Tune in next time for some stuff about what my actual job is actually like!

What to expect when you’re not expecting anything whatsoever

“Hmm…the cards seem to be suggesting an internship with KPMG…”

Look, I know what you’re thinking. “Has she really just graduated, or has she been a crazy old craft-obsessed hermit this whole time and the student thing was just an elaborate front?”

I know you’re expecting blog entries about the graduate job scene, about applications and interviews and the looming sense of dread, but what would be the point? Between newspapers wailing about the dearth of graduate employment, job sites publishing lists of the top ten positions new graduates aren’t qualified for or skills new graduates are expected to have but don’t, and various relatives demanding to know why the situation is so thoroughly dire, I am sure there is not a single one of you who hasn’t had your fill of the entire doom-ridden shebang. You’re damned if you do and damned if you don’t; make a concerted effort to find something and all you meet with is reports of how impossibly, excruciatingly hard it is to get a job unless you are a forty-five-year-old trained accountant, take a breather while you figure out a strategy and you receive only admonishments for not getting into the game and spewing CVs out into the stratosphere like a huge, chundering lawn sprinkler. Good fun, right?


 
The most fun of the whole experience is, in fact, nothing to do with the progress and success of your job search whatsoever. The joy of the experience lies in how the minute you graduate your friends, family and acquaintances unexpectedly begin coming out with their personal suggestions for the careers they see you fitting into. All of a sudden you are evaluated and receive a momentary insight into the ways the people you know see you and have always considered you, interpreted into a job description. Everyone has their own suggestion and each suggestion is tellingly revealing about both you and the person suggesting it, and it is endlessly fascinating to hear what people have to say.

My mother has been the most diverse contributor, having variously suggested that I go to catering school, become a journalist, work in broadcasting, get into politics, write novels, study horticulture or make and sell my own pickled produce online. My father seems fairly indifferent to the direction I take just as long as it is NOT TEACHING, for that would be ‘too easy’ to get into and a daughter of his ought to be aiming at something far more likely to lead to high blood pressure and a stroke in early middle age. My brother generally agrees with this view with the one caveat that I also ought to aim for something which will, as the saying goes, help me towards the goal of ‘rolling in the benjamins’.

I have been told by media people that I would make the most of my life by going into a career in graphic design, something which I have never studied or even remotely considered but for which I am apparently suited because I can pronounce ‘Adobe’ properly and know what a vector is. I am told that I should follow my dreams and do something in Berlin, although the precise nature of that ‘something’ is rarely explained so I assume they  are referring to wandering about Görlitzer Park drinking Club Mate and accumulating piercings. Others suggest that I write for a living but I can’t afford the drinking problem right now. Many people think that I would be ideal as a food critic because of my love of cooking, but I have enough trouble keeping my pot belly under control without being contractually obliged to eat fried foie gras with black pudding jus. A careers website stated that I should be a ‘counsellor’, but of what and why it was unwilling to reveal. Press, marketing, branding, stand-up comedy, youth work, teaching, translation, PR, professional silversmithing…I appear to be suited for so many different positions that I ought to simply advertise myself as an executive bob-a-jobber.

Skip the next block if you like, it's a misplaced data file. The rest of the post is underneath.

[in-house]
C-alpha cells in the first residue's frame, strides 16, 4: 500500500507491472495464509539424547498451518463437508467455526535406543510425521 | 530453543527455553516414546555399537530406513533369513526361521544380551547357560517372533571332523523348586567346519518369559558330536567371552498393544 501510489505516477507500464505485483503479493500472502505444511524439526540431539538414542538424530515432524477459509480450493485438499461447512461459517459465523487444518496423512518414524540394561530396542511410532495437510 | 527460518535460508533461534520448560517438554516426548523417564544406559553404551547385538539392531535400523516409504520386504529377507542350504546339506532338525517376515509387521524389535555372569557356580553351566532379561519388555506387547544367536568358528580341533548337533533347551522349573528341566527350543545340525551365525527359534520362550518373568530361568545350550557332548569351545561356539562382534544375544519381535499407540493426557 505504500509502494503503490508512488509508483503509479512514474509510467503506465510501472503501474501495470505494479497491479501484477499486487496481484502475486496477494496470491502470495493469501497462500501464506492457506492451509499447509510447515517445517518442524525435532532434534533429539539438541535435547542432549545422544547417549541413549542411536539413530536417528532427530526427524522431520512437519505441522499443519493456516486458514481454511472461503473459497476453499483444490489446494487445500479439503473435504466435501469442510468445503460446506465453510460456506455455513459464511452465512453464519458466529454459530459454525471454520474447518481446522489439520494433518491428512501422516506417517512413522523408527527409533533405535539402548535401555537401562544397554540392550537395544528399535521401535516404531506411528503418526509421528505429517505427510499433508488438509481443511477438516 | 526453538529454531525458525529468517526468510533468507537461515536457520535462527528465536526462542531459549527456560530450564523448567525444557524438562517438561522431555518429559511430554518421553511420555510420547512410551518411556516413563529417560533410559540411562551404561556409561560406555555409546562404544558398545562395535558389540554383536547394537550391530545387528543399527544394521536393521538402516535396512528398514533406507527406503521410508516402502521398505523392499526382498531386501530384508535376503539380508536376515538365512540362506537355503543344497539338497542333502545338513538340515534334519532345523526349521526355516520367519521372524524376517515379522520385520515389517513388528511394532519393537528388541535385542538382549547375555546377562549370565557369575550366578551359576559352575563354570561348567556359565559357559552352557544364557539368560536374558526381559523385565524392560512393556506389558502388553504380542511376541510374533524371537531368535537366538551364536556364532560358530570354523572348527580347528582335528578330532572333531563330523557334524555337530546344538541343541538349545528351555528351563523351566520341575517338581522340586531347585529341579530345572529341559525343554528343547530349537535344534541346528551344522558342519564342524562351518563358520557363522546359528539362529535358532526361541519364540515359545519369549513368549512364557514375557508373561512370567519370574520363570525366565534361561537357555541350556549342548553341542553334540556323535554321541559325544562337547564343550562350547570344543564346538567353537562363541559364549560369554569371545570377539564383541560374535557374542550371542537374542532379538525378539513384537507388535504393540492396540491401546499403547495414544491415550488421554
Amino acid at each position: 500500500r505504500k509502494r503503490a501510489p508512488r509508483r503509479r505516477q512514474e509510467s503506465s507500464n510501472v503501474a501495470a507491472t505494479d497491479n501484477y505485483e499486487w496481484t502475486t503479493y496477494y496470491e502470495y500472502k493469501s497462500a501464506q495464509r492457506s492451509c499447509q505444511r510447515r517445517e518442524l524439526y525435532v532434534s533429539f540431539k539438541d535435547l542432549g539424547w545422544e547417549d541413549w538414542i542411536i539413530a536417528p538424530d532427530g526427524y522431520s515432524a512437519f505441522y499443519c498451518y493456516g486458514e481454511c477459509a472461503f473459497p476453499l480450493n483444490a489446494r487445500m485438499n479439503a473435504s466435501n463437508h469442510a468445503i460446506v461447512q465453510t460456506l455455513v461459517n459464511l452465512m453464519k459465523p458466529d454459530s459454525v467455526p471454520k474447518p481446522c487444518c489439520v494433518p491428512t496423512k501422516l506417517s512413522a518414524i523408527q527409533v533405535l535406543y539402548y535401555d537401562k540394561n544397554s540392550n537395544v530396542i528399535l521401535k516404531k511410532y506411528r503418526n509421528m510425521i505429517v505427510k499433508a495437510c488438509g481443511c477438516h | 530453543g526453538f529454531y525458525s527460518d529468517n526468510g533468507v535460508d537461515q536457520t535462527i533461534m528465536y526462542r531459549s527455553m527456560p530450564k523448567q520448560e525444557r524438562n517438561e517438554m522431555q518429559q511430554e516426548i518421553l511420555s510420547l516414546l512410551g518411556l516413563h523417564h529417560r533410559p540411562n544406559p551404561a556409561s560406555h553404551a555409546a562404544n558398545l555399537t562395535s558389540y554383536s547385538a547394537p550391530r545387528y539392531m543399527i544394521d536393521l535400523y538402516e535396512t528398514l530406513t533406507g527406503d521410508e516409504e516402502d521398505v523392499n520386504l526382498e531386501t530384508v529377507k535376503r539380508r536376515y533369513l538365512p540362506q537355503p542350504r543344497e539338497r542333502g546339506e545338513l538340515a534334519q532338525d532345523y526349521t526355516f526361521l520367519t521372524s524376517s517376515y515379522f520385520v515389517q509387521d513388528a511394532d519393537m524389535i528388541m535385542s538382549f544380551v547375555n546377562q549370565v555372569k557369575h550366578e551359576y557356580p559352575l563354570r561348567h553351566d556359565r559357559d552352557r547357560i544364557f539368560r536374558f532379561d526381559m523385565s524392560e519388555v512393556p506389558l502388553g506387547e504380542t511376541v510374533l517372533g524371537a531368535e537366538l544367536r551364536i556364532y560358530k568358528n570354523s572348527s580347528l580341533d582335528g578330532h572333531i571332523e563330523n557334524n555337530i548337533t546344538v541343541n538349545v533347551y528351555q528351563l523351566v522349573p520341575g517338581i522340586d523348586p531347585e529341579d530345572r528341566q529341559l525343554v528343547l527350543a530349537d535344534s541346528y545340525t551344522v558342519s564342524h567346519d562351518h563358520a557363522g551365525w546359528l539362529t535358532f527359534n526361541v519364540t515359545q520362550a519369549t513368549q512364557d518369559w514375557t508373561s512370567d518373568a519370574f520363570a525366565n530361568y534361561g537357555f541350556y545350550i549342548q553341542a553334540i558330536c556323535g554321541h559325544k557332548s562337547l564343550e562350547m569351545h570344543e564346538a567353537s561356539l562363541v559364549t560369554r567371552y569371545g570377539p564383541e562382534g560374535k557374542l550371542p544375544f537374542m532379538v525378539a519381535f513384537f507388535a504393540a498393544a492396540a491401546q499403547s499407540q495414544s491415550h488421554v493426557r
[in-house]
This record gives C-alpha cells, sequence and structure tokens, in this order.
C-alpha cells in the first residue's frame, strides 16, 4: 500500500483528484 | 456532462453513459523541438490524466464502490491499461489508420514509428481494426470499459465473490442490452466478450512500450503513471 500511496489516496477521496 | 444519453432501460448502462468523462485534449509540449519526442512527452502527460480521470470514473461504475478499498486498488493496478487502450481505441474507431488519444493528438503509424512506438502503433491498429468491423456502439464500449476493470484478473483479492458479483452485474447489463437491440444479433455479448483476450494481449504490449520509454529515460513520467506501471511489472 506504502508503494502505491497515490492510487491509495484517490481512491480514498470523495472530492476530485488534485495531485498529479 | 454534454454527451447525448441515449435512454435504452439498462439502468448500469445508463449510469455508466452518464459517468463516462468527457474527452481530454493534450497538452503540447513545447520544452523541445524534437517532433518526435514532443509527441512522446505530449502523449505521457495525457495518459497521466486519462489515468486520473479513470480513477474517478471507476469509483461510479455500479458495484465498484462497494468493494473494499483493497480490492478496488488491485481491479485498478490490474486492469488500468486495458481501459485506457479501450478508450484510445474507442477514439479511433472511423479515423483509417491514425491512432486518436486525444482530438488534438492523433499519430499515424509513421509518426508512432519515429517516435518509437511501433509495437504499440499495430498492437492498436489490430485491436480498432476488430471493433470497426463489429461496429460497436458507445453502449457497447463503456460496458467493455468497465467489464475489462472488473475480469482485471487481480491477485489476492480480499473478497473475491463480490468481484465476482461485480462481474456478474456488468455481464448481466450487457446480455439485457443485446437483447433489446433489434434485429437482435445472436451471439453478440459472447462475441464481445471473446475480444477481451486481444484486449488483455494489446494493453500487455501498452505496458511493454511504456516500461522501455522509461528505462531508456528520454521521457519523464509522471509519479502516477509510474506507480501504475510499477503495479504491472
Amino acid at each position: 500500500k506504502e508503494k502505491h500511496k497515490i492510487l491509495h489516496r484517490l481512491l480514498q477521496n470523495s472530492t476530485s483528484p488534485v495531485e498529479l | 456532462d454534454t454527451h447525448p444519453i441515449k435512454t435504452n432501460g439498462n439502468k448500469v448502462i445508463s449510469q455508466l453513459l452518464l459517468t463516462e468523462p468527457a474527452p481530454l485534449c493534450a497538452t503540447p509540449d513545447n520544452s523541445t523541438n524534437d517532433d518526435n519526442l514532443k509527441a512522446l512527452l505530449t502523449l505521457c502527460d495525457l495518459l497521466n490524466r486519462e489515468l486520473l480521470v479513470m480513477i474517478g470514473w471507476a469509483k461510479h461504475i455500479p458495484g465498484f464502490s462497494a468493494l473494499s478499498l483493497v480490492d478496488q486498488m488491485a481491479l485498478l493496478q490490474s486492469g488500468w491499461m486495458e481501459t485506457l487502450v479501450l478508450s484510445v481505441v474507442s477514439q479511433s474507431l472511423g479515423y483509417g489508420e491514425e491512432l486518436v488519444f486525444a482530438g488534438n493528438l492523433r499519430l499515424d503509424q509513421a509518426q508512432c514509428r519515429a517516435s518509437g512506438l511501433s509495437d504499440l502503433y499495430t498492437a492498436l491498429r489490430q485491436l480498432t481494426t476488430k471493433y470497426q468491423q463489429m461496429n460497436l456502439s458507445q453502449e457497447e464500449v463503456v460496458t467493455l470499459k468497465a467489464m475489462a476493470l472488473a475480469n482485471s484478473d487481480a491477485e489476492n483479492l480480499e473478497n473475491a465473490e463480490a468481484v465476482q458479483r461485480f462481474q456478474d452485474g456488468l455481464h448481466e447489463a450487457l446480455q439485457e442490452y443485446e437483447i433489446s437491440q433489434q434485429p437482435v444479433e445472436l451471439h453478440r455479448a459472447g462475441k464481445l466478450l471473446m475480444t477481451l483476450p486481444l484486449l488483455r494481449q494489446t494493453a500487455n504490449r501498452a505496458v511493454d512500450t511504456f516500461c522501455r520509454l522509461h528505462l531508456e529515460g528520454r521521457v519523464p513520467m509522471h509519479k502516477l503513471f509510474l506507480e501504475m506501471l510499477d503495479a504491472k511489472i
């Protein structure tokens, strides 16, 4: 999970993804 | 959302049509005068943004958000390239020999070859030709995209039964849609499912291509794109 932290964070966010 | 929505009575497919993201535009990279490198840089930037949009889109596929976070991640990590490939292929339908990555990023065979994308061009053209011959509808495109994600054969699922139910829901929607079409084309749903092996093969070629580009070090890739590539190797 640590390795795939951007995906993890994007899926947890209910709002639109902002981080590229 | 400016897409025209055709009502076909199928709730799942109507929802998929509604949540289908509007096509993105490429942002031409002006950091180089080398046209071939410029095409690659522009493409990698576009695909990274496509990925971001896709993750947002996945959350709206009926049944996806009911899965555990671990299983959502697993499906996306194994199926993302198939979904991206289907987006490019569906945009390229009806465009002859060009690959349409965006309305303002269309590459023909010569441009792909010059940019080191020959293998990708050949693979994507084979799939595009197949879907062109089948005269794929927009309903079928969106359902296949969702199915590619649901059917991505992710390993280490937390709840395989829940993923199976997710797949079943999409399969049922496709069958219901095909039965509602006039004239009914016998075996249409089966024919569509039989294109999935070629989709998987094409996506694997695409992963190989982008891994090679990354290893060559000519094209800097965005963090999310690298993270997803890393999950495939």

The difficulty in dealing with all these suggestions is firstly knowing how to respond: for the suggestions that are clearly miles wide of the mark it requires enough energy simply to not choke on my tea in stunned outrage, while many hit tender areas of beloved and wistful dreaming that unfortunately I have to abandon out of a crazy hope to one day earn enough to pay rent and see a film from time to time. Secondly, any time spent with people who have been working for a decent length of time just goes to show that the whole idea of ‘aiming for a career’ is entirely moot. You will rarely find anyone who aimed for a certain job and have spent their lives doggedly and appropriately marching their way up the ranks to become the person who does the thing they wanted to do and then the person in charge of the people who do the thing they wanted to do. Mostly, people’s career anecdotes are sheer, unadulterated serendipity. I met a journalist who writes for one of Northern Ireland’s most popular papers having started his path with a casual letter of complaint to the editorial staff of said publication. The boss of Keo, an excellent factual TV production company, didn’t study anything that even rhymes with ‘television production’, let alone qualifies a person to be one of the main players in the industry. The people who are doing what they love and what they are suited for are almost always there by accident or coincedence, having met someone in a bar once or left their CV on a train or tripped and fell into the lap of a secretary at some huge conglomerate somewhere. It seems that if you want to do what you love, you almost have to wait for it to come to you, and only when it comes to you will you know what it is that you love to do in the first place.